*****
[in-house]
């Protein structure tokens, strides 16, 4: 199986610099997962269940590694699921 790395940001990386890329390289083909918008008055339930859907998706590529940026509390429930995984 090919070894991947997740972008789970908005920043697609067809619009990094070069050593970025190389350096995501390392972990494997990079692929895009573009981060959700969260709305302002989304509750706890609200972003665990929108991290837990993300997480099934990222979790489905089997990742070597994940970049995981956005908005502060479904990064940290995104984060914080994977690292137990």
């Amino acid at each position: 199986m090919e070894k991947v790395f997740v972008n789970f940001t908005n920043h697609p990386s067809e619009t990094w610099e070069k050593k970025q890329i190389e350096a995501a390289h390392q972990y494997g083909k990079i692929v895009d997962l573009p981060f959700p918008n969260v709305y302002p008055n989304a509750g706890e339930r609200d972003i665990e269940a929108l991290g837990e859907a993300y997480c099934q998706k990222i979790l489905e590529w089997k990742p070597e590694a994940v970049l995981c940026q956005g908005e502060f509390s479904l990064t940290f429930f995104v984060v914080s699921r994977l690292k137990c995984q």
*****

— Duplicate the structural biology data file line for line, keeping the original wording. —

[in-house]
């Protein structure tokens, strides 16, 4: 199986610099997962269940590694699921 790395940001990386890329390289083909918008008055339930859907998706590529940026509390429930995984 090919070894991947997740972008789970908005920043697609067809619009990094070069050593970025190389350096995501390392972990494997990079692929895009573009981060959700969260709305302002989304509750706890609200972003665990929108991290837990993300997480099934990222979790489905089997990742070597994940970049995981956005908005502060479904990064940290995104984060914080994977690292137990």
């Amino acid at each position: 199986m090919e070894k991947v790395f997740v972008n789970f940001t908005n920043h697609p990386s067809e619009t990094w610099e070069k050593k970025q890329i190389e350096a995501a390289h390392q972990y494997g083909k990079i692929v895009d997962l573009p981060f959700p918008n969260v709305y302002p008055n989304a509750g706890e339930r609200d972003i665990e269940a929108l991290g837990e859907a993300y997480c099934q998706k990222i979790l489905e590529w089997k990742p070597e590694a994940v970049l995981c940026q956005g908005e502060f509390s479904l990064t940290f429930f995104v984060v914080s699921r994977l690292k137990c995984q």